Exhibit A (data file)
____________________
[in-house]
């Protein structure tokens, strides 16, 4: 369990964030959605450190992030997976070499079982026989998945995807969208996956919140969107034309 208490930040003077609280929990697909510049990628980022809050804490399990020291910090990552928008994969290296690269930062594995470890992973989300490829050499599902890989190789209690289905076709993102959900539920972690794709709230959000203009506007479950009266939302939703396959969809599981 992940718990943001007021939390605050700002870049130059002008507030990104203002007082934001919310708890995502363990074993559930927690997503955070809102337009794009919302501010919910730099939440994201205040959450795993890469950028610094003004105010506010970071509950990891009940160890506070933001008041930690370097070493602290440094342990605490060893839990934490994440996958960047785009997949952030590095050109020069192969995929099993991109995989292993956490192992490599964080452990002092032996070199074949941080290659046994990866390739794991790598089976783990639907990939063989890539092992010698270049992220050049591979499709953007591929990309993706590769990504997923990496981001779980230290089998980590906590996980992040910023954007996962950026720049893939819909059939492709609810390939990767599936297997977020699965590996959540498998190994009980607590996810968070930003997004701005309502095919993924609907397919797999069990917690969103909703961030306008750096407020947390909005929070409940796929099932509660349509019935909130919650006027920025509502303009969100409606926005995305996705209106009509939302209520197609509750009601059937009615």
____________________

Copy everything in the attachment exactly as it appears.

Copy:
[in-house]
């Protein structure tokens, strides 16, 4: 369990964030959605450190992030997976070499079982026989998945995807969208996956919140969107034309 208490930040003077609280929990697909510049990628980022809050804490399990020291910090990552928008994969290296690269930062594995470890992973989300490829050499599902890989190789209690289905076709993102959900539920972690794709709230959000203009506007479950009266939302939703396959969809599981 992940718990943001007021939390605050700002870049130059002008507030990104203002007082934001919310708890995502363990074993559930927690997503955070809102337009794009919302501010919910730099939440994201205040959450795993890469950028610094003004105010506010970071509950990891009940160890506070933001008041930690370097070493602290440094342990605490060893839990934490994440996958960047785009997949952030590095050109020069192969995929099993991109995989292993956490192992490599964080452990002092032996070199074949941080290659046994990866390739794991790598089976783990639907990939063989890539092992010698270049992220050049591979499709953007591929990309993706590769990504997923990496981001779980230290089998980590906590996980992040910023954007996962950026720049893939819909059939492709609810390939990767599936297997977020699965590996959540498998190994009980607590996810968070930003997004701005309502095919993924609907397919797999069990917690969103909703961030306008750096407020947390909005929070409940796929099932509660349509019935909130919650006027920025509502303009969100409606926005995305996705209106009509939302209520197609509750009601059937009615």